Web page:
Saturday, July 31, 2010
Duke Nukem: Manhattan Project (Xbox 360) Review
Eight years ago, Duke Nukem made his return to PC gaming, but not in the form everyone expected. Duke Nukem: Forever was (and still is, laughably) in development hell, and people had long since stopped waiting for it. Instead, this was a time when gamers were playing the latest shooters, real time strategy games, and consoles were slowly coming into their own. So when Duke Nukem: Manhattan Project came along it was regarded as something of an oddity. It was Duke Nukem in a 3D engine for the first time, but the game was a shoot-em-up side scroller, not a first person shooter.
Despite getting solid reviews, the game did poorly at retail simply due to its genre; gamers didn't really care for side scrollers. About a year after its launch, I was able to pick up a copy dirt cheap and I found myself pleasantly surprised. Developed by the now defunct Arush Entertainment, Duke Nukem: Manhattan Project really did capture the spirit of Duke Nukem in the form of babes, bullets, and bombs, and it actually proved to be a very entertaining title. I played through the game a few times, and then traded it in for something else. Now we flash forward to summer 2010, and 3D Realms has ported the game to Xbox LIVE Arcade. So how has Duke held up? Not too bad.
Duke Nukem: Manhattan Project sees New York under attack by Mech Morphix, a mad scientist who has developed a substance called G.L.O.P.P that mutates animals into killer mutants. Not only that, but he's strapped bombs onto a bunch of busty babes, and of course, only Duke can save them and crush Morphix's mutants under foot, literally.
The game takes Duke through several locals beginning on the rooftops of Manhattan, to Chinatown, and other expected and gritty Big Apple settings. The game looked good then, and taking into account its age, it looks good now in proper widescreen. The environments are colourful, Duke and other character models are crisp and clean provided you don't get too close, and stuff still blows up good.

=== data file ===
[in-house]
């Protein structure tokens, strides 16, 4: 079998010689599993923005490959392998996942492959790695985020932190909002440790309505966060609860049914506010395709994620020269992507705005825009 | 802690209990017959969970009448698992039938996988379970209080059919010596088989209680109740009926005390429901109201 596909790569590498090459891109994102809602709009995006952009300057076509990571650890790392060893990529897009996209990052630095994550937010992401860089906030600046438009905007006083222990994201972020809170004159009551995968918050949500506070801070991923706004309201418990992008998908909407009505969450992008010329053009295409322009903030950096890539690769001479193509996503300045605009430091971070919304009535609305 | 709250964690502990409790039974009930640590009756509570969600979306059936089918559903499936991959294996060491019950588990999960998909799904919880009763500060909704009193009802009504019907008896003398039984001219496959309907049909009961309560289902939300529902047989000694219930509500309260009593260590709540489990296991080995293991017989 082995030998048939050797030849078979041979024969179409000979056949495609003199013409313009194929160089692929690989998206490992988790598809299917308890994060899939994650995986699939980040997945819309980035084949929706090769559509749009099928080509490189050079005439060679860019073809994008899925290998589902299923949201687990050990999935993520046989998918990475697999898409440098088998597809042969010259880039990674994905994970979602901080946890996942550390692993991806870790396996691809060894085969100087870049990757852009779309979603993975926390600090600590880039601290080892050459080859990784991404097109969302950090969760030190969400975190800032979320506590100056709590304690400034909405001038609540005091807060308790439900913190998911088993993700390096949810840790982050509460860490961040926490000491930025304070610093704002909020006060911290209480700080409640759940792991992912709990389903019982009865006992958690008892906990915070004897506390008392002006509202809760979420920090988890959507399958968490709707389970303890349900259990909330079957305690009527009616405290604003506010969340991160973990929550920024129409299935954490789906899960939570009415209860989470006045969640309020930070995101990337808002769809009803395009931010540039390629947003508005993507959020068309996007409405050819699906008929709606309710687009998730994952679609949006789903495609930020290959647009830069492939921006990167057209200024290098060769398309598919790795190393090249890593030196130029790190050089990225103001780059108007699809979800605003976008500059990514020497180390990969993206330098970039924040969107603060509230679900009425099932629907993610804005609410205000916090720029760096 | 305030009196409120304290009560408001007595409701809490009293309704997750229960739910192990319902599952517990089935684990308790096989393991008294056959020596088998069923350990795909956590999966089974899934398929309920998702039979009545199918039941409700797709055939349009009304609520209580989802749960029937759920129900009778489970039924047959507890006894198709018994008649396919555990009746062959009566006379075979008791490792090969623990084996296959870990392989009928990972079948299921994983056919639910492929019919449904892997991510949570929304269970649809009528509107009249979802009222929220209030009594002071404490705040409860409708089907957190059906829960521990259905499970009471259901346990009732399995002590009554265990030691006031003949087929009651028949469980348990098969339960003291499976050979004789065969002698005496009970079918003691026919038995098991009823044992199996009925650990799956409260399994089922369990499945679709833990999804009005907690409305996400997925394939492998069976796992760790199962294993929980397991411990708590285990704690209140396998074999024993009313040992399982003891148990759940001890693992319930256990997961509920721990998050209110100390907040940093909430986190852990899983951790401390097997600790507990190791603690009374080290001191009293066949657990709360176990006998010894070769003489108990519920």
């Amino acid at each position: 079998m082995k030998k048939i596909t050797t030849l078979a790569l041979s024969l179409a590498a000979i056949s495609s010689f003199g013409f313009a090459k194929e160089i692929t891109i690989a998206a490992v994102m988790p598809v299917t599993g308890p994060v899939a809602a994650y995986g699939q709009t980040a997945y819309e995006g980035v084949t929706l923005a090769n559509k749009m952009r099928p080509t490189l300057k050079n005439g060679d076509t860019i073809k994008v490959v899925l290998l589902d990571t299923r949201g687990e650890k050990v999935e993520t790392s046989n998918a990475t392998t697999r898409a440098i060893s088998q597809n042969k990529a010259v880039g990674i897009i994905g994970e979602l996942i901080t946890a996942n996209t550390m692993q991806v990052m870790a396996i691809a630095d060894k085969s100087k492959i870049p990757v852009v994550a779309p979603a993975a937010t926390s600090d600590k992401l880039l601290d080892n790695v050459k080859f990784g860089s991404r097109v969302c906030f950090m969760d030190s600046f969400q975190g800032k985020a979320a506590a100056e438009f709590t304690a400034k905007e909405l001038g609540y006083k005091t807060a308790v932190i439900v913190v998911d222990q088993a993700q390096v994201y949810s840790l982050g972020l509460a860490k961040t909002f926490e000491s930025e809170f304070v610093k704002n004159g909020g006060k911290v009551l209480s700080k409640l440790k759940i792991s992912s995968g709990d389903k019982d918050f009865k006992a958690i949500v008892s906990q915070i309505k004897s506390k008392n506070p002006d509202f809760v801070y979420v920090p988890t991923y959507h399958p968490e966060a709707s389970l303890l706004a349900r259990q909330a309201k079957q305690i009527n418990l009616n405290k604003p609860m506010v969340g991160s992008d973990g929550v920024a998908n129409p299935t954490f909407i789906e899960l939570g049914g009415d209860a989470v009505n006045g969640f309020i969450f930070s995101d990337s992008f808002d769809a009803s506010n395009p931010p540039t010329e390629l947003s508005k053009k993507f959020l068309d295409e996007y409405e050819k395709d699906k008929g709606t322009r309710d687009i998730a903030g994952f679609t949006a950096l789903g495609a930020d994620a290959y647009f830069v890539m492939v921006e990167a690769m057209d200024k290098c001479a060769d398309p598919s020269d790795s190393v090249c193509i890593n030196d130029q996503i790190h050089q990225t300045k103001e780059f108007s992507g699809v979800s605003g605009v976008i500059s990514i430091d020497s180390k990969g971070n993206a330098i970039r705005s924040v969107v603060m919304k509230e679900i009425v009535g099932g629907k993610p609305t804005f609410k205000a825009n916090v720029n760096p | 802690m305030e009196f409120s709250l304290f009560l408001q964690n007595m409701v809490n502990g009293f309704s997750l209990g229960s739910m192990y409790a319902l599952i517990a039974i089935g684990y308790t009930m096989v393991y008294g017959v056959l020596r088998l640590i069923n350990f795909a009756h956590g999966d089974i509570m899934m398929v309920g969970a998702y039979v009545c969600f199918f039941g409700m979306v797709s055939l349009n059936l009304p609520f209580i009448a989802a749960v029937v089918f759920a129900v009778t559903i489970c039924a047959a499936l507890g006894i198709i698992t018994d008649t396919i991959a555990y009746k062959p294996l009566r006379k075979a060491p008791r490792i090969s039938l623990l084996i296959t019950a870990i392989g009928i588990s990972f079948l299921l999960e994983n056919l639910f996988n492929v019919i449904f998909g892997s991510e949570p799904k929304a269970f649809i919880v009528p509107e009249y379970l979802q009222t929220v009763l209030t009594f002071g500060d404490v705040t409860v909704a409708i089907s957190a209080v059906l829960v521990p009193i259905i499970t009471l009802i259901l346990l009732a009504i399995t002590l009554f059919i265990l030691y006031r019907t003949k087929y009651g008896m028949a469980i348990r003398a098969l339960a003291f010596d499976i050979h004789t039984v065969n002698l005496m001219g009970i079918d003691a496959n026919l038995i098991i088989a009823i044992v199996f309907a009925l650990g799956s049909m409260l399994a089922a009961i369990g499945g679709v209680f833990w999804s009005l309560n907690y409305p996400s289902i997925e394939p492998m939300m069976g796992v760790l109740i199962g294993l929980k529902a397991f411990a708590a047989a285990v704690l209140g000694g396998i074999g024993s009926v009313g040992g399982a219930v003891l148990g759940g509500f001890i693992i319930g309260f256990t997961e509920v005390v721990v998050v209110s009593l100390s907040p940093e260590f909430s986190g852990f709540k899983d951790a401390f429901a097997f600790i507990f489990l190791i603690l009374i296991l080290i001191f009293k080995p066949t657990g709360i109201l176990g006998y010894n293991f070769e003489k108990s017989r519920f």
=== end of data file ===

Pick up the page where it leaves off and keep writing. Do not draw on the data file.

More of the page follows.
Duke picks up a variety of weapons along the way to deal with the baddies, including his signature Pistol, a Shotgun, Pipe Bombs, etc. Like earlier games, Duke can even use his Mighty Foot to kick or slide kick enemies, and stomp on them once they've been de-mutated. In many respects, the general mechanics you recall from Duke Nukem 3D are all present, save that your moving left and right on a fixed path in third person.
I remember when I was first playing the game years ago, I was rather impressed with how the side scrolling was handled. You moved left and right, of course, but the levels could have you moving in interesting directions instead of just the usual back and forth. Duke can climb ladders, duck, double jump, and there are some even more unique or situational specific scenarios with some of the boss battles at the end of each chapter. There's also a reasonable amount of interaction in the levels. See cracks or holes in walls? Blow them open with a Pipe Bomb to reveal secret areas that may contain Nukes. Collect enough Nukes and Duke's Ego (health) goes up as does the max ammo he can carry. Each area has 10 Nukes so be sure to keep your eyes peeled.
Not only are you looking for Nukes, but you must find and free the Babe in each level, as well as find the keycard to exit the area. Also scattered across the levels are three different kinds of power ups that you can use for a limited time: A Jetpack, Shield, and Max Damage. All of them are placed in areas where you can quickly use them to get the most out of each item.
Of course, what would a Duke game be without Duke Speak. His signature comments and witty one-liners are so bad they're great, and I couldn't help but smile at the tactless humour and stylized voice. They just don't make heroes like Duke anymore. The game's music gets pretty repetitive rather quickly, but the rest of the sound effects and basic voice acting is well done.
One thing that really irks me about the Xbox LIVE Arcade version is the lack of a Quick Save, which I'm sure the PC game did have. Sure, it auto-saves whenever you reach a key point or move to a new section of the level, but that doesn't always help when you're trying to jump over a stupid spike in platformer fashion, only to nick it and horribly die. I forgot how ridiculous collision detection in some of these old games are; very, very frustrating. The gameplay of Duke Nukem: Manhattan Project also gets rather repetitive after a bit. Sure, you're in different environments and there are some clever puzzles around, but when it comes down to it you're really just shooting the same enemies through similar levels. It's not horribly repetitive, mind you, but I honestly found the game could have been a little shorter to get rid of this feeling.
Duke Nukem: Manhattan Project also features two Gamerpics to unlock, as well as two Avatar Rewards in the form of an Avatar T shirt and a Jetpack Prop. Not too shabby. You can also earn all 11 of the 12 Achievements in a single playthrough if you do things right.
So how does Duke's trip to Manhattan rate? Well, it's generally fun, humorous, and cheesy, and due to it's genre some will like it and some won't. My advice, try the Trial version to see if it's your thing. If it is, you'll really enjoy yourself for the bulk of the game. If not, pass and save your Microsoft Points for something else.
As for me, it was a great trip down memory lane that lasted several hours, so I certainly got my play time out of it.